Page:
Matthew 5:1-12; Psalm 15
A few weeks ago, I welcomed a skilled tradesperson into my home to complete a few repair projects. One project took us to the second floor, and we passed a mirror propped up against the wall. Two questions are printed on the mirror: What do you see? What does God see? As we passed the mirror, I gestured toward it and quickly explained I used it years ago for an event at church and had not erased the words. Because I am so in the habit of passing the mirror several times a day, I did not think about how others might encounter the mirror and the beckoning questions. This tradesperson knows I am a pastor and he seemed not to think it was strange to have questions written on a mirror—or if he did find it strange, he hid it very well.
Both of the texts we heard today offer wisdom for us as we individually and as a community seek to answer questions about our relationship with God, our identities and our relationships with each other.
In our Gospel text we find Jesus climbing up a mountainside, taking a seat, and sharing in conversation with the disciples. The eager crowd who followed Jesus from place-to-place was within Jesus’ sightline.
Earlier chapters of Matthew recount the experiences of Jesus and the community from which he and the disciples emerged. Jesus, the disciples, and the gathered community came to the mountainside with a story.
The gospel opened with Jesus’ genealogy, and we learn he and the people he ministered to are part of the story of Israel. Their story includes God’s faithfulness to each person named in the genealogy. Their story includes displacement and violence. Jesus and the disciples were among the ones who survived the violence King Herod initiated when he, frightened of Jesus’s birth, issued an order to kill all the children in and around Bethlehem who were two years old and younger. Surely some in the crowd remembered and still mourned the senseless death of children Herod instigated.
Like some in the crowd, Jesus was baptized by John. Their story included travelling to the wilderness to be baptized in the waters of the Jordan.
Their story included disappeared, missing and murdered relatives such as John the Baptist who was not with them on or near the mountainside because Herod had John arrested.
For some the story included disruption of familiar patterns such as the two sets of brothers who walked away from their family’s traditional work in the fishing economy. Their story included everything they witnessed as they joined Jesus in the early days of his ministry preaching the good news of the kingdom and healing diseases and sickness among the people. (Mt 4:23)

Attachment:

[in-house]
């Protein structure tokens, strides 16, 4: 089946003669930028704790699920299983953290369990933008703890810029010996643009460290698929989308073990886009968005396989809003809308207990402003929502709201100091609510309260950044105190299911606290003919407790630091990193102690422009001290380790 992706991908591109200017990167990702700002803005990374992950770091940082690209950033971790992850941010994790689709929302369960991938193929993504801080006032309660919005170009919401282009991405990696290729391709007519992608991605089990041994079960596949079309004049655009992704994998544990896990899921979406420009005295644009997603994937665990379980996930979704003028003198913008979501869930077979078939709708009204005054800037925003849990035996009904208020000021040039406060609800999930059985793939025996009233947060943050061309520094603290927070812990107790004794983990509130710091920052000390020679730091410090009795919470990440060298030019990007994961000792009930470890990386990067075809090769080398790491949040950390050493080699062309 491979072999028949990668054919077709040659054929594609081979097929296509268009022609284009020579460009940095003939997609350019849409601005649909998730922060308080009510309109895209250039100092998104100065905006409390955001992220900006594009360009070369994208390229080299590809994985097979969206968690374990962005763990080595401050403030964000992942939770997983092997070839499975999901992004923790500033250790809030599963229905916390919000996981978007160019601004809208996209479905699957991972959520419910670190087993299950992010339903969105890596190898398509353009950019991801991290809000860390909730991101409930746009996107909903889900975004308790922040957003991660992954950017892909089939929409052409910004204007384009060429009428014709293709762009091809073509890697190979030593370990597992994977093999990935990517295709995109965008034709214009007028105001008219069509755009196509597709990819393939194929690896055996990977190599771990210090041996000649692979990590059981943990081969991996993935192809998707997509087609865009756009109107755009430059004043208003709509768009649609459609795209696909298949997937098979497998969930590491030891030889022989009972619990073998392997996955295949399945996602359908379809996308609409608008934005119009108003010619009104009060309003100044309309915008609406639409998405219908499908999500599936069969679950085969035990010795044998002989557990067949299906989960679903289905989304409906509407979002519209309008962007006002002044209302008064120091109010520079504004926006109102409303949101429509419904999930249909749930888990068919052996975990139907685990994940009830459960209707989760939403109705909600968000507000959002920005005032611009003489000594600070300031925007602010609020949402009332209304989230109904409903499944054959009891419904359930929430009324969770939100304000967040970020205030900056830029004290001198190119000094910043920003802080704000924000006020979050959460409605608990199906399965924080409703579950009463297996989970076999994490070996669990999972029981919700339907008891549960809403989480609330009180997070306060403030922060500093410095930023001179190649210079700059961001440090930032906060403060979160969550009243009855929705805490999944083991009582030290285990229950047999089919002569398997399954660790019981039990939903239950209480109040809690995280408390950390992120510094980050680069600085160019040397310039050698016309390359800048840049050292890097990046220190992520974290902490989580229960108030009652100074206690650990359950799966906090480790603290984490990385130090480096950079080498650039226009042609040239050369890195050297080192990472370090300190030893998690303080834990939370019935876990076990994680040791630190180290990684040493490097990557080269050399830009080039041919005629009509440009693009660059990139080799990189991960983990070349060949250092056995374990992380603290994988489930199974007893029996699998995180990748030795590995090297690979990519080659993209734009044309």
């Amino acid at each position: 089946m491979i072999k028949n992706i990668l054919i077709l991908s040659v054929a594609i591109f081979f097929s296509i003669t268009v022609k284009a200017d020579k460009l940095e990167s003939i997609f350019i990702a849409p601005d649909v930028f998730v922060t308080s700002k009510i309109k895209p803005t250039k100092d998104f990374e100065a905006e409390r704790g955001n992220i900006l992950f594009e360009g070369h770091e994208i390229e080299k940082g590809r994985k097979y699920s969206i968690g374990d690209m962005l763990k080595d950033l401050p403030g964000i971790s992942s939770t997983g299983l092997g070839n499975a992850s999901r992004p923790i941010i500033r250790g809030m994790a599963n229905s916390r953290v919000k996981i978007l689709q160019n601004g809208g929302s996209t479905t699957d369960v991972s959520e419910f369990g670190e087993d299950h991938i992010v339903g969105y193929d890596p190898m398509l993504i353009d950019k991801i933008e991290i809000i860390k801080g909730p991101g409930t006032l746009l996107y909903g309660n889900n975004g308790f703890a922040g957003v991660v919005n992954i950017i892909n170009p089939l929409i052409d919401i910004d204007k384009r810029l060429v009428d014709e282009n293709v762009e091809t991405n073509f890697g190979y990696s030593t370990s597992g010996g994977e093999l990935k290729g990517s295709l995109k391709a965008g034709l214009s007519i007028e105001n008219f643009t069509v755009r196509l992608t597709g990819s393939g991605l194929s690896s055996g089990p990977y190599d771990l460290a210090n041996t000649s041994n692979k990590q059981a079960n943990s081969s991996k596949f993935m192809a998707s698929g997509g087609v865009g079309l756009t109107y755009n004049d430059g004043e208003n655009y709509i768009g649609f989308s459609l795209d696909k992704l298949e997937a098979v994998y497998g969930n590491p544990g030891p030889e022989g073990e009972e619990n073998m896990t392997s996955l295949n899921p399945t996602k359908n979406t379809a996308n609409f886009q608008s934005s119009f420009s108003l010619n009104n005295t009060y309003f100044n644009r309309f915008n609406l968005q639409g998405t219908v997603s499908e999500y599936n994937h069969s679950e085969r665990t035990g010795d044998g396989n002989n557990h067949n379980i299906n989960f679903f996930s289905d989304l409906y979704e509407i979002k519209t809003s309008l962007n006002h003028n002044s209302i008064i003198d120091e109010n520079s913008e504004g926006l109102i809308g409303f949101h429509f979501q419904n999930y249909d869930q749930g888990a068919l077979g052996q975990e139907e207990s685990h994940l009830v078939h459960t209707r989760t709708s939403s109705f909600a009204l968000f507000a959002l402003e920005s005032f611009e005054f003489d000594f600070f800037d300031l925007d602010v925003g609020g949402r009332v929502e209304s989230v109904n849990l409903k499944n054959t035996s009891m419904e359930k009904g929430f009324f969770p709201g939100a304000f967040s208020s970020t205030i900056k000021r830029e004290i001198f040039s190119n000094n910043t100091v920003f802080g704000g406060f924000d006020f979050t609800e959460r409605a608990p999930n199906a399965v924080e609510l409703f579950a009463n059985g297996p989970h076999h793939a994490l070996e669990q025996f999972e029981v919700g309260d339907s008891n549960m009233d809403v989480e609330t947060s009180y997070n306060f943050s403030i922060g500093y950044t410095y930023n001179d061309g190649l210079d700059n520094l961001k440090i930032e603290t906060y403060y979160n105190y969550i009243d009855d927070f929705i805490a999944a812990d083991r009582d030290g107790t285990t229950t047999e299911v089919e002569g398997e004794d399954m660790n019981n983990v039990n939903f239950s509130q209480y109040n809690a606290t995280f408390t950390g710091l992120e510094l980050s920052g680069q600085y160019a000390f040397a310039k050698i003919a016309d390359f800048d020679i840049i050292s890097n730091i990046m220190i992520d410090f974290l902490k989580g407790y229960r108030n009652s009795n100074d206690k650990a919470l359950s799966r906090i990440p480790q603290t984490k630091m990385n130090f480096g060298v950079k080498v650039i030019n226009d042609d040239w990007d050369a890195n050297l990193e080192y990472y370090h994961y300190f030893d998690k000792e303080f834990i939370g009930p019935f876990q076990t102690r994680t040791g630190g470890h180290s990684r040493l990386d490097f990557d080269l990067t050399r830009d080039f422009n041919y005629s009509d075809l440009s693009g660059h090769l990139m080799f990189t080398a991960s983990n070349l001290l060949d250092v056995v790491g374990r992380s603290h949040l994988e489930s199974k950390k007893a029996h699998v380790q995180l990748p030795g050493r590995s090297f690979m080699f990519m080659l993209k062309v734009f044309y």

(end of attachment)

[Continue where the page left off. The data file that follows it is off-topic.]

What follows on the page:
As Jesus, the disciples and the crowd gathered that day in many ways their story had been written by others. Jesus determined it was a good day to re-narrate their story. Jesus decided it was a good day to free the disciples’ imaginations about: God’s presence with them, their identities, and God’s unwavering love for and involvement with the crowd gathered below the mountainside.
The Gospel of Matthew was initially addressed to a people who asked big questions evoked by the circumstances they lived through. Warren Carter, a New Testament scholar, described how Rome’s devastation of Jerusalem “raised significant theological issues and questions about their identity, their way of life, and [the] future of Jewish communities under empire. [The people asked:] What was God doing? Had God withdrawn God’s presence and blessing?” (Carter “Matthew” in Fortress Commentary on the NT, p. 128)
As the Gospel of Matthew addresses us today, what big questions emerge for you in response to the circumstances we are living through? In the last seven days alone such big questions…. For each of us worshipping here and online there are so many questions.
Of all the questions our circumstances could evoke, as I have been involved with the texts we heard today, the question this worshipping community heard on Coming Together Sunday rose to the top, “Who will we be for each other?”
Both Psalm 15 and Matthew 5 offer wisdom to help us respond to this question. Both texts beautifully depict the depths of God’s relationships with us and God’s commitment to accompany and equip us to enter relationship with one another that are characterized by God’s good purposes.
Psalm 15 offers a picture of lives shaped by being in the presence of God such that we choose actions and words that do not hurt our neighbors.
Matthew 5 urges us to be confident God is blessing us and God is commissioning us to act out those blessings in the world.
For all the wisdom God offers to us in Psalm 15 and Matthew 5 and elsewhere in scripture when we are responding to the question, ‘Who will we be for each other?’ we have been more likely to be influenced by sociology, politics and economics than by our good theology.